It also reminds Australians about men and women still serving their country. They are out in the cold like this, working in formidable conditions.’’

In a few hours, Mr Sahinovic will reunite with fellow servicemen over a beer at a Royal Australian Army Regiment Association gathering at a city hotel.

Tom Denovan, 11, from Kew East, was rugged up in a rain jacket and a Bombers scarf at his first dawn service.

"I really wanted to come here to see the (eternal) flame,’’ he said. Tom’s great-grandfather served in France in World War I.

Just over a week ago, 16-year-old Georgia Lee, from Footscray, was tracing the steps of the Anzacs at Gallipoli as one of 10 students who wrote winning essays in the Victorian Premier’s Spirit of the Anzac Prize.

"It was the experience of a lifetime,’’ she said. ‘‘We went down the gullies and up the hills, following the steps of the Anzacs."

This morning’s service was just as special for the University High student, whose grandfather fought in PNG and the Middle East during World War II.

‘‘The silence was pretty spectacular,’’ she said of the shrine gathering

The sacrifices of Australians in war were remembered at services and marches in cities and towns across the country.

About 25,000 gathered at Canberra’s war memorial at 5.30am, while across NSW, the courage and sacrifice of indigenous warriors are set to be given particular recognition this year, with sub-branches of the RSL conducting special ceremonies.

In Perth, Australian defence forces will lead a parade of veterans, the ex-service unit, corps and regimental associations, as well as crews from four visiting US Navy ships.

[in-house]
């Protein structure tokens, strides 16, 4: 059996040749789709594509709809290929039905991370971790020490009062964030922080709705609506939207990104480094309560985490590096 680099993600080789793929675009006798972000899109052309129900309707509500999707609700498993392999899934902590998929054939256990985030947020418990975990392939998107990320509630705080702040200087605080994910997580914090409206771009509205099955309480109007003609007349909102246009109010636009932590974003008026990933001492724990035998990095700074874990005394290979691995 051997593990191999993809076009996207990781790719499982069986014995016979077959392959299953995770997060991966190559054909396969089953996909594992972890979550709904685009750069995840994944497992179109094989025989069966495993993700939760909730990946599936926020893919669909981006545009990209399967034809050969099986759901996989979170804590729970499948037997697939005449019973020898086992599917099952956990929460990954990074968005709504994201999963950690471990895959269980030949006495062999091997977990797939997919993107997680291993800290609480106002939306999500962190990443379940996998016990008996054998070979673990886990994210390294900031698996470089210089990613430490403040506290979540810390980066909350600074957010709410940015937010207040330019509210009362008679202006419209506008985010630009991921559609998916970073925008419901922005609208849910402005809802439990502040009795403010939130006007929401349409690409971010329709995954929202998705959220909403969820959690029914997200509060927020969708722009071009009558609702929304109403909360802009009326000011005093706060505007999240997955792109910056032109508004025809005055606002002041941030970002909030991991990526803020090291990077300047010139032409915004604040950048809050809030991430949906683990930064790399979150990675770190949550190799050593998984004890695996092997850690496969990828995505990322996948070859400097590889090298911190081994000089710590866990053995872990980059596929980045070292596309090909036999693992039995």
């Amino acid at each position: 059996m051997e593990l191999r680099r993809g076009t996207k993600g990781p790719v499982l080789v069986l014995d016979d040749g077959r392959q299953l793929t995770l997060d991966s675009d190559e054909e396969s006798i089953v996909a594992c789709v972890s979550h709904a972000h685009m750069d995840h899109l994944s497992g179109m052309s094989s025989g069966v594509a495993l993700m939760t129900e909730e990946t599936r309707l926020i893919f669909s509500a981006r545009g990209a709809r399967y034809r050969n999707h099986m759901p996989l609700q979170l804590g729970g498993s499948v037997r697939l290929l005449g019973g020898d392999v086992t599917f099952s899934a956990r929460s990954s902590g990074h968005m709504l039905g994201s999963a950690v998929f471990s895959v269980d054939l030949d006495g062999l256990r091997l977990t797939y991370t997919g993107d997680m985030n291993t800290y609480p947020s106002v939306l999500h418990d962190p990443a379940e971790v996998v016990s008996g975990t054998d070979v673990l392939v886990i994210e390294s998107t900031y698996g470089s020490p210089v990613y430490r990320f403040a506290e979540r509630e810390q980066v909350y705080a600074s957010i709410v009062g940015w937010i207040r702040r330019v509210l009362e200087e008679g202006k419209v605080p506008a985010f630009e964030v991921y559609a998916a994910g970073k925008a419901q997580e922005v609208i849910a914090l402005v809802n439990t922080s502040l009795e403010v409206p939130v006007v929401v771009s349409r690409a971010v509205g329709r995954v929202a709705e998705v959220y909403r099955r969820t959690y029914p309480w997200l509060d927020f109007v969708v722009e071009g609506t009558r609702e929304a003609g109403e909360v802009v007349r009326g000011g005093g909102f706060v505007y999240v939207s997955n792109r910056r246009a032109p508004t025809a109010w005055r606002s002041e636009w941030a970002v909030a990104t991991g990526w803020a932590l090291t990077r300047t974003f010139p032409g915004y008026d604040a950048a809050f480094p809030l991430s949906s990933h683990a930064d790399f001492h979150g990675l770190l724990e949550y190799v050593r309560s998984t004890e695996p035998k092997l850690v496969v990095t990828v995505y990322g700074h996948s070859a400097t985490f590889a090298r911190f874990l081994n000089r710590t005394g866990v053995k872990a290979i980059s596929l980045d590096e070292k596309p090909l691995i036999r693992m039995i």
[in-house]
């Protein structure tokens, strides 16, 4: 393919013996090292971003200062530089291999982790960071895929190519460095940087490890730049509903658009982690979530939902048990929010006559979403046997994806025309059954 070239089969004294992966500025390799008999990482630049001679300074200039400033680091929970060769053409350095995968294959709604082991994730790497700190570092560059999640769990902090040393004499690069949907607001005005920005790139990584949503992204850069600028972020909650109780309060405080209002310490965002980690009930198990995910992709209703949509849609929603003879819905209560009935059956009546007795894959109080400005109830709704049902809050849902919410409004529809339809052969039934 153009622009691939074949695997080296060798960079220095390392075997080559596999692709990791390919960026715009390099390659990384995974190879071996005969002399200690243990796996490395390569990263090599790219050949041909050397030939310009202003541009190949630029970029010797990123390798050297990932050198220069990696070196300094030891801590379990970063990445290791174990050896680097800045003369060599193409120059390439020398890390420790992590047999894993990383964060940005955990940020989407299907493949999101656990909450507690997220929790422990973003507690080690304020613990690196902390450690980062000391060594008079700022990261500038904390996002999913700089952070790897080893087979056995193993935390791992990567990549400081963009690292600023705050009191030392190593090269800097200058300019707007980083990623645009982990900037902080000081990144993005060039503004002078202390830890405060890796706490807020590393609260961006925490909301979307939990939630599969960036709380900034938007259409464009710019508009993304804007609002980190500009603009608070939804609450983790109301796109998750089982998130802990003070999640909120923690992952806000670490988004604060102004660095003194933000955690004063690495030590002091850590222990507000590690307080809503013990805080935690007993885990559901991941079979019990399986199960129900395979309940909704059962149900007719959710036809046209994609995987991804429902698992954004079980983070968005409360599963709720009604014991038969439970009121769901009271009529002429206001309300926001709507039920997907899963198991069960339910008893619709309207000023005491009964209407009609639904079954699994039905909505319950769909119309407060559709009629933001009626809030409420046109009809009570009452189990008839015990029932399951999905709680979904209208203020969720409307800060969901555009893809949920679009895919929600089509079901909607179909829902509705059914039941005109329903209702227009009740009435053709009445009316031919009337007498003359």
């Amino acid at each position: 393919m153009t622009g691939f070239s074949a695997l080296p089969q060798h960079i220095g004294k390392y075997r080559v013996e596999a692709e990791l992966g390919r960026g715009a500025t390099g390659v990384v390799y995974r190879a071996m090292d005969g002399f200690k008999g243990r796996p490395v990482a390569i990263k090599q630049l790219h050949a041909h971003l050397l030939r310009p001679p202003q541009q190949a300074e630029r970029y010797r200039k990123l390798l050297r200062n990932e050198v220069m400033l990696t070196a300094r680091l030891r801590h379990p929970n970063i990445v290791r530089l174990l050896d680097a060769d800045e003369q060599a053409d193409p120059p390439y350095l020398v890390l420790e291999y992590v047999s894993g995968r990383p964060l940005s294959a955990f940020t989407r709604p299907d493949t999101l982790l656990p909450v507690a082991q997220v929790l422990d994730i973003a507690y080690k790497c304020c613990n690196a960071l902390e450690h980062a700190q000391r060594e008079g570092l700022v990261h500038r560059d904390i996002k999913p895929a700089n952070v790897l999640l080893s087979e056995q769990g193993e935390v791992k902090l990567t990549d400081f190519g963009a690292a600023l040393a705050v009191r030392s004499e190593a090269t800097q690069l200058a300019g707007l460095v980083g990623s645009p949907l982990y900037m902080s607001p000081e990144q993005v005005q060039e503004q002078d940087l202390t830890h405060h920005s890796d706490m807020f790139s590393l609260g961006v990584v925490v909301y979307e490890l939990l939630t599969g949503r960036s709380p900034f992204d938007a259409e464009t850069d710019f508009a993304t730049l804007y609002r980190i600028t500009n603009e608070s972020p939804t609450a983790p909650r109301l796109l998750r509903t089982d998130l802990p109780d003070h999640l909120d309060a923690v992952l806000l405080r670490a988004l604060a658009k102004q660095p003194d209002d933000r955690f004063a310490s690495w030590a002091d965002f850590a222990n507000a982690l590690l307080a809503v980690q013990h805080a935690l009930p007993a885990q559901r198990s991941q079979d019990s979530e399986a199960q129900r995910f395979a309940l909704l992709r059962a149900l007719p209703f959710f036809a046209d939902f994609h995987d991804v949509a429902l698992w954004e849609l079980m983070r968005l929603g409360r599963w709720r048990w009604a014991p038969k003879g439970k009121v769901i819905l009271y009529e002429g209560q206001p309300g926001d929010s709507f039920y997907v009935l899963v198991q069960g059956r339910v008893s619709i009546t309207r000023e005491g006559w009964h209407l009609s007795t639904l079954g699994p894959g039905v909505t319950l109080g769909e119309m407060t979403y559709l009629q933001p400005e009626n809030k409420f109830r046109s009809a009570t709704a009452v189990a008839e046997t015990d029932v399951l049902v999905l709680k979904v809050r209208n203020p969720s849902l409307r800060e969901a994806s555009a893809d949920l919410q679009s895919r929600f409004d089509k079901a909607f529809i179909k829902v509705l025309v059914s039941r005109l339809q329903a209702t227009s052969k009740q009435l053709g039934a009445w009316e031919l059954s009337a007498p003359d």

About 8000 were expected in Anzac Square at dawn in Brisbane, while in Adelaide a big crowd is gathering around the war memorial where cadets have kept watch for 12 hours in an annual traditional.

For the first time, Adelaide shops are allowed to open their doors from midday after historic changes to the state’s retail trading laws.

In Hobart, Governor Peter Underwood lay wreaths and lead the dawn service and in Darwin, the service is followed by a march.
Overseas, Prime Minister Julia Gillard is at Anzac Cove and Governor-General Quentin Bryce in Afghanistan.

- with AAP

3 comments so far

  • ANZAC day should remind us of the pointless horrors and tragedies of war. Too much emphasis is on the glorification of the military. Many young soldiers are inspired by this day, but they are inspired incorrectly. I personally know some whose desire to be deployed and to use their weapon is at its greatest today. ANZAC day is a reminder that we need to change our approach to dealing with international disputes, not to glorify the violence. Dying for your country is pointless when it's not the best, let alone the only solution. In this day and age we should be looking to progress beyond violent dispute resolution; the way we celebrate ANZAC day does not help. Encouraging young soldiers is not the right option, after all, we are the most intelligent species on the planet; is dying for one's country really the best we can do? We should reflect on our military's losses with regret, not glory; we are sad that these soldiers died but only a warmonger will say that it is not regretful, that it is not something that should never have happened or that somehow these deaths were justified. It is tragic that many ANZACs died and we will always remember them and their bravery, that is why 11 November is Remembrance Day.

    Commenter
    kpj
    Date and time
    April 25, 2012, 10:11AM
    • On this day, our Prime Minister should be here.

      Commenter
      Jacques
      Location
      Melbourne
      Date and time
      April 25, 2012, 11:27AM
      • Hi kpj
        I was reading your comments, and for the most part I tend to agree. We should find some other solution to the present way of doing things.
        The problem I see though, is it takes the two sides to solve the problems. So if one side doesn't see the problem then they are not going to be involved in the solution.

        The service men and women are not the ones at fault here, it is the governments that make the decisions, it is the military that take those decisions and issue orders, and it's those in service that apply the governmental orders.

        Maybe they agree with what they are doing maybe they don't, however they serve in the military and they follow their orders.

        To those out there, stay safe, and thanks.

        Commenter
        Ozjudge
        Date and time
        April 25, 2012, 12:49PM